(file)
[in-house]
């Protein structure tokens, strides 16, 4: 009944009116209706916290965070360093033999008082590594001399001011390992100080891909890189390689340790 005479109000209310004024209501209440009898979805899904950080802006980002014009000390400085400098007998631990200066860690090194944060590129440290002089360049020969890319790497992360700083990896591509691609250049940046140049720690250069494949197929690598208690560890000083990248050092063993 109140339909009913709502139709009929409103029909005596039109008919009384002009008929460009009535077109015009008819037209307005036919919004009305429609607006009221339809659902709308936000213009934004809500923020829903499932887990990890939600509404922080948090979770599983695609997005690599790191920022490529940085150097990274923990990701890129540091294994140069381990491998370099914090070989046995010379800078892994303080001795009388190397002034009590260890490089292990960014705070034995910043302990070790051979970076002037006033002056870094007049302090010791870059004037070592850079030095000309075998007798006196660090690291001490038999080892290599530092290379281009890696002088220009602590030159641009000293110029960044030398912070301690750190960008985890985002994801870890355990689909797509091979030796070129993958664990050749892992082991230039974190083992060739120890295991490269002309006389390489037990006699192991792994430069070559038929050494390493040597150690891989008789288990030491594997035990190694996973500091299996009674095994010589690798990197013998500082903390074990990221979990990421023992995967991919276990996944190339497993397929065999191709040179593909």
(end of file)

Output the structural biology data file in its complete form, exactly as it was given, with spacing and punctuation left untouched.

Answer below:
[in-house]
């Protein structure tokens, strides 16, 4: 009944009116209706916290965070360093033999008082590594001399001011390992100080891909890189390689340790 005479109000209310004024209501209440009898979805899904950080802006980002014009000390400085400098007998631990200066860690090194944060590129440290002089360049020969890319790497992360700083990896591509691609250049940046140049720690250069494949197929690598208690560890000083990248050092063993 109140339909009913709502139709009929409103029909005596039109008919009384002009008929460009009535077109015009008819037209307005036919919004009305429609607006009221339809659902709308936000213009934004809500923020829903499932887990990890939600509404922080948090979770599983695609997005690599790191920022490529940085150097990274923990990701890129540091294994140069381990491998370099914090070989046995010379800078892994303080001795009388190397002034009590260890490089292990960014705070034995910043302990070790051979970076002037006033002056870094007049302090010791870059004037070592850079030095000309075998007798006196660090690291001490038999080892290599530092290379281009890696002088220009602590030159641009000293110029960044030398912070301690750190960008985890985002994801870890355990689909797509091979030796070129993958664990050749892992082991230039974190083992060739120890295991490269002309006389390489037990006699192991792994430069070559038929050494390493040597150690891989008789288990030491594997035990190694996973500091299996009674095994010589690798990197013998500082903390074990990221979990990421023992995967991919276990996944190339497993397929065999191709040179593909």